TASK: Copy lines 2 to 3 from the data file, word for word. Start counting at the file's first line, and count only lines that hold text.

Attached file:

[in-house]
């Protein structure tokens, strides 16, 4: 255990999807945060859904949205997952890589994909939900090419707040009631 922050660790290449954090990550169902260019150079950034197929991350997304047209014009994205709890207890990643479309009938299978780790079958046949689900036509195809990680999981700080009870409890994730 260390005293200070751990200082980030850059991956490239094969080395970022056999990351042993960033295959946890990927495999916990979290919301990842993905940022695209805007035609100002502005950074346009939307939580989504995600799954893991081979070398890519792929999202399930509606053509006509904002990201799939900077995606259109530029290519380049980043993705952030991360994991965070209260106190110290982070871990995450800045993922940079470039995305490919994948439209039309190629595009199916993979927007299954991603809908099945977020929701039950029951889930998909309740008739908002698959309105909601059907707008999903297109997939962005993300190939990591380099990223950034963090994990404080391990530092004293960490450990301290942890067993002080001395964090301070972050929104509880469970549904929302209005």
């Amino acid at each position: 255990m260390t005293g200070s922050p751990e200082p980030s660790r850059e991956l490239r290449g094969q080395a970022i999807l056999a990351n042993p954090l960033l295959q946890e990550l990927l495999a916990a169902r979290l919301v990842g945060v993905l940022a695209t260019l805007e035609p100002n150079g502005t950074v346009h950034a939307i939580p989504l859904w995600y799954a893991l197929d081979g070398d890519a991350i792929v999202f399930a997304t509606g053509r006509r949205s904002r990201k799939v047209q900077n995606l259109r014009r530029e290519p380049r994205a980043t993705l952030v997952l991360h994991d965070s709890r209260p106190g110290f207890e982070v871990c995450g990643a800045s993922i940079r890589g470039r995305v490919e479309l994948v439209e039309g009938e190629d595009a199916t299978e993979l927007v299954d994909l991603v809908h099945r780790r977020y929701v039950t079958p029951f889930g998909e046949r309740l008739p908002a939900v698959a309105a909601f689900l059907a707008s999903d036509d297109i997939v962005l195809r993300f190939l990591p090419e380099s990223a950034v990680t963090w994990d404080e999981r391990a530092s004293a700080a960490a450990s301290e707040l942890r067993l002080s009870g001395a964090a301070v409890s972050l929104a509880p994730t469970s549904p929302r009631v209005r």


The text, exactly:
């Protein structure tokens, strides 16, 4: 255990999807945060859904949205997952890589994909939900090419707040009631 922050660790290449954090990550169902260019150079950034197929991350997304047209014009994205709890207890990643479309009938299978780790079958046949689900036509195809990680999981700080009870409890994730 260390005293200070751990200082980030850059991956490239094969080395970022056999990351042993960033295959946890990927495999916990979290919301990842993905940022695209805007035609100002502005950074346009939307939580989504995600799954893991081979070398890519792929999202399930509606053509006509904002990201799939900077995606259109530029290519380049980043993705952030991360994991965070209260106190110290982070871990995450800045993922940079470039995305490919994948439209039309190629595009199916993979927007299954991603809908099945977020929701039950029951889930998909309740008739908002698959309105909601059907707008999903297109997939962005993300190939990591380099990223950034963090994990404080391990530092004293960490450990301290942890067993002080001395964090301070972050929104509880469970549904929302209005």
């Amino acid at each position: 255990m260390t005293g200070s922050p751990e200082p980030s660790r850059e991956l490239r290449g094969q080395a970022i999807l056999a990351n042993p954090l960033l295959q946890e990550l990927l495999a916990a169902r979290l919301v990842g945060v993905l940022a695209t260019l805007e035609p100002n150079g502005t950074v346009h950034a939307i939580p989504l859904w995600y799954a893991l197929d081979g070398d890519a991350i792929v999202f399930a997304t509606g053509r006509r949205s904002r990201k799939v047209q900077n995606l259109r014009r530029e290519p380049r994205a980043t993705l952030v997952l991360h994991d965070s709890r209260p106190g110290f207890e982070v871990c995450g990643a800045s993922i940079r890589g470039r995305v490919e479309l994948v439209e039309g009938e190629d595009a199916t299978e993979l927007v299954d994909l991603v809908h099945r780790r977020y929701v039950t079958p029951f889930g998909e046949r309740l008739p908002a939900v698959a309105a909601f689900l059907a707008s999903d036509d297109i997939v962005l195809r993300f190939l990591p090419e380099s990223a950034v990680t963090w994990d404080e999981r391990a530092s004293a700080a960490a450990s301290e707040l942890r067993l002080s009870g001395a964090a301070v409890s972050l929104a509880p994730t469970s549904p929302r009631v209005r």